Ali Duran Topuz

Ali Duran Topuz

Health is dead, down with the doctors! Justice is dead, down with the lawyers!

Violence against doctors and attorneys in Turkey, stems from government policies and mindset

Attacks against physicians are predicated on the transformation of the understanding of health, attacks against lawyers are predicated on the transformation of the understanding of politics, justice and violence. The government that glorifies lawless violence calls for individual violence.

In Konya, a hospital security guard shot a doctor working at the same hospital and then committed suicide. In Istanbul, a person killed a lawyer who was handling a compensation case filed by a woman he had previously injured, and then killed the woman who filed the lawsuit.Violence against physicians has become almost systemic. Violence against lawyers may not be as prevalent, but it is by no means uncommon. The fact that one of the people killed in the second case was a woman is not independent of the spiral of violence against women. The epidemic prevalence of violence against physicians is not just an ordinary consequence of the increasing spread of violence in society. Violence against the lawyer and the woman seeking to assert her rights, on the other hand, is an "exemplary case" that reveals the relationship between the prevalence of violence and the prevailing legal understanding and conception of justice.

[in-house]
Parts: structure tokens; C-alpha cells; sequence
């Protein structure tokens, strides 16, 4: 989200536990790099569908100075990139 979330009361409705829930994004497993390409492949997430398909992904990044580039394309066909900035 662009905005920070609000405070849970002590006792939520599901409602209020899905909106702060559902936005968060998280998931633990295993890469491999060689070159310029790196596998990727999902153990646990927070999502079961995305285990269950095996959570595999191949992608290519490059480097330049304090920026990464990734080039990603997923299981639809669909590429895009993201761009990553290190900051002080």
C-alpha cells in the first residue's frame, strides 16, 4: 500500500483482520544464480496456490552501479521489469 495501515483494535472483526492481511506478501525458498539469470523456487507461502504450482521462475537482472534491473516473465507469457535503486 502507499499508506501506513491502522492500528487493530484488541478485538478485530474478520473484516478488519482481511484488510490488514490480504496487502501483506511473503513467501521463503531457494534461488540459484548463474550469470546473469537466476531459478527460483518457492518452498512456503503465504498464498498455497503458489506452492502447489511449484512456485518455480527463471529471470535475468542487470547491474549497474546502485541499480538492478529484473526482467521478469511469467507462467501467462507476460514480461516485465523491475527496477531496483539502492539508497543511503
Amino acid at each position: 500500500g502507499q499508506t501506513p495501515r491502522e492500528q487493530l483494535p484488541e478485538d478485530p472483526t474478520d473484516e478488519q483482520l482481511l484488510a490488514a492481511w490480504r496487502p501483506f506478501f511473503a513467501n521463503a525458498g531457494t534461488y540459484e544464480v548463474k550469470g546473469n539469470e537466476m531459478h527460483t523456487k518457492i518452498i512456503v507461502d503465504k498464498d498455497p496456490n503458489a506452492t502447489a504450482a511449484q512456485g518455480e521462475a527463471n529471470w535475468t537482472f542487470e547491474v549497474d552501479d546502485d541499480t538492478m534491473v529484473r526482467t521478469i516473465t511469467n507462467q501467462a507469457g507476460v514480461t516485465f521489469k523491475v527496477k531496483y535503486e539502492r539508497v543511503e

Let's look first at violence against physicians: Like violence against women, we hear about an attack on physicians almost every day. Violence against women is so widespread that we can say it is universal and has a number of causes as almost anthropological that parallel the history of human existence. On the other hand, the fact that attacks on physicians have become so widespread is rather related to certain events in recent history:

The reason for these attacks is the view of the health care system by those in power; it is their view of health care workers, the regulations concerning the health care system and the basis of the patient-physician relationship. To be more concrete, the major regulations concerning the health system, the health sector, and health care workers over the past 20 years are the main source of the "systematic attacks on physicians."

But what has changed in this sector? To summarize: the "public the "public service" character of health services has been abolished; in a word, health has been commercialized. The patient has been turned into a kind of customer, preventive health services have been completely relegated to the background, and the physician has been turned into a characterless agent of a system based on customer satisfaction and corporate profitability. The competitive pressure for profit has led to a gradual degradation of health services, both in terms of time and physical facilities. For these reasons, issues of health and illness, which are fundamentally a matter of life and death, have led to the construction of huge hospitals that are indicators of profitability, but within these spaces, the patient-doctor relationship and the roles and customs established in this relationship until 2002 have changed radically. While the buildings and profits were growing by leaps and bounds, problems were piling up like an avalanche, but apart from the patients and the doctors, who are in direct contact at every moment, there was no institution or figure that directly felt or dealt with these problems. From the patient's point of view, there is no one else to blame but the physician, with whom he or she is in direct contact, as the immediate source of the problems that the system has amplified.